Jim Murray: The High (no pun intended) Priest of Whisky
Eschewing the “pretentious twaddle that’s crept into the industry” (the result, he claims, of one too many free PR trips to distilleries), British whisky expert Jim Murray is a refreshingly candid man, who calls a spade a spade and refuses to suck up to the industry he not only writes about, but to which he also acts as a consultant.
No such thing as bad whisky? “If anyone tells you there is no such thing as bad whisky, either they are an alcoholic or working in the industry. Or both.” How about combining whisky with food? “No. I think more pretentious rubbish is written and spoken about this than any other factor concerning whisky … It’s a load of crap.” Does chill-filtering really strip out a whisky’s flavour? “Yes.” What about “cask-strength” whiskies? “Whisky the way God intended.” How about ice in your whisky? “Never — unless you are in Kentucky, humidity is at 400 per cent and the bone and muscle in your legs turn to jelly the moment you step outside of the door.”
Murray was in Canada not too long ago for a special ceremony at Alberta Distilleries to honour the company’s contribution to Canadian whisky in 2006 (and to further promote Jim Murray’s Whisky Bible 2006). He sees great potential in this country’s national spirit. However, he feels that Canada’s distilling legacy is being eroded and that a serious “return to form” is required if Canada is to regain its rightful place in the whisky world.
Pretty much all Canadian whisky is labeled as rye, even though only one product, Alberta Distilleries’ Alberta Premium brand, is distilled from a mash containing 100 per cent rye grain. Murray notes that rye “is by far the biggest-flavoured grain, malted rye in particular,” and has nothing but praise for Alberta Premium. In fact, Murray awarded it a Canadian Whisky of the Year label in his Whisky Bible 2006, stating that it is “one of the great, most wonderfully consistent whiskies of the world that is genuinely a Canadian rye and a must-have for those searching for the real thing.”
“One of the reasons Alberta Premium won,” Murray reports, “was because not only had it maintained its grainy style, it had seemingly upped the rye flavouring slightly. In other words, it was entirely true to Canadian whisky.”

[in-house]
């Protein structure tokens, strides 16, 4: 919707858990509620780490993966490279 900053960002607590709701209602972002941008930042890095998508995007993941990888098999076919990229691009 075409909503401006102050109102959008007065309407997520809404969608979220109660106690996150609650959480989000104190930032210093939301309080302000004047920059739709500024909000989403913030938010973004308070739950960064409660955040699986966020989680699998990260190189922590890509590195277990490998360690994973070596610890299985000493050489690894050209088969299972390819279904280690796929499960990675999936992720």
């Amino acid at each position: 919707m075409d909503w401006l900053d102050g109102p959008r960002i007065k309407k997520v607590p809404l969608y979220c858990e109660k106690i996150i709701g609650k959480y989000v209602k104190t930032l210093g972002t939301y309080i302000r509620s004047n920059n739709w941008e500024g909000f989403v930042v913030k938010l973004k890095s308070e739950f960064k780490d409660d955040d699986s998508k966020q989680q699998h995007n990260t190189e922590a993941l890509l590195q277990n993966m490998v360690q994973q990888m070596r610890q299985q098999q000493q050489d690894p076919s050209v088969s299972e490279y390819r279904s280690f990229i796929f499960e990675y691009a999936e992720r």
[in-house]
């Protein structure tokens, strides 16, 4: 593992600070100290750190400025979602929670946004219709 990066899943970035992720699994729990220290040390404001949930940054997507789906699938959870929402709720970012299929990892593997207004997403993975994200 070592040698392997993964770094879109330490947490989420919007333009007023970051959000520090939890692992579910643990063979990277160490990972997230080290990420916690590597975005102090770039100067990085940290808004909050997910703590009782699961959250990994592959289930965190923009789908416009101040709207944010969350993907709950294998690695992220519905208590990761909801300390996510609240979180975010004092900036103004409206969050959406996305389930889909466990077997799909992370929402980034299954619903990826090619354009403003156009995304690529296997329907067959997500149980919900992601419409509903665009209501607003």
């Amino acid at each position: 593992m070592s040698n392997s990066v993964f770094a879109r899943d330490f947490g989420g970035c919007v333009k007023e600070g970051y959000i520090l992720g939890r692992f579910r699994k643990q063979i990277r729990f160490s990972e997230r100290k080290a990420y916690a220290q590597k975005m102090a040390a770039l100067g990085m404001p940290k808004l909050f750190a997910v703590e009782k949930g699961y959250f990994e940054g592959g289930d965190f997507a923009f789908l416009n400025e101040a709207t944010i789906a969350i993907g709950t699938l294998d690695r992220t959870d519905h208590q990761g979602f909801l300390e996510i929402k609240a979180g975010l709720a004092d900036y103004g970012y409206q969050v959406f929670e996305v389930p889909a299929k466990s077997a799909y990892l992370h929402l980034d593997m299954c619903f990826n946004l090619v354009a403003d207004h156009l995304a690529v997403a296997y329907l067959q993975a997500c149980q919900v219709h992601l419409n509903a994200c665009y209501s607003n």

Yet even with Canada’s substantial distilling history, the Canadian whisky industry isn’t exactly capturing headlines for innovation and growth. When asked what he would do to shake things up his reply was, “Tough one. I mean: Where do you start?” Murray’s sense is that the expanse of the country isn’t conducive to the “brotherly feel” experienced by distillers in places like Kentucky and Scotland. “For that reason,” Murray contends, “some whiskies have been allowed to drift, with fruit juice and such being added not just to add flavour, but to decrease the amount of tax payable. That just can’t be right.”
Murray also points to a loss of heritage brought about “because just about every distillery that closed down got bulldozed within seconds of someone switching off the still. Only Gooderham & Worts in Toronto survived; but that is hardly being used as the Mecca for Canadian-whisky lovers as I suggested it might a decade ago.” His remedy for correcting the situation should be heeded by stillmasters and marketers alike.
“I think it’s up to the marketing guys to be a fraction more bold and go backwards to go forwards. In other words, work out why Canadian whisky became so popular all those years ago, revert back to type and then take some pride in just how bloody good that can be. And believe me, when it’s good it’s quite marvellous, because Canada has some world-great whisky in its midst. It’s just that few people in the industry have worked that out yet!”
Alberta Premium Canadian Rye Whisky (40%), $21.25
Nose: mild fruitiness (orange marmalade, candied orange peel), toffee; classic rye “brittleness” with a hint of spice;
Palate: snappy, lean, spicy, hint of caramel and oak, some fruitiness;
Finish: sharp, edgy, crisp, assertive … the real deal.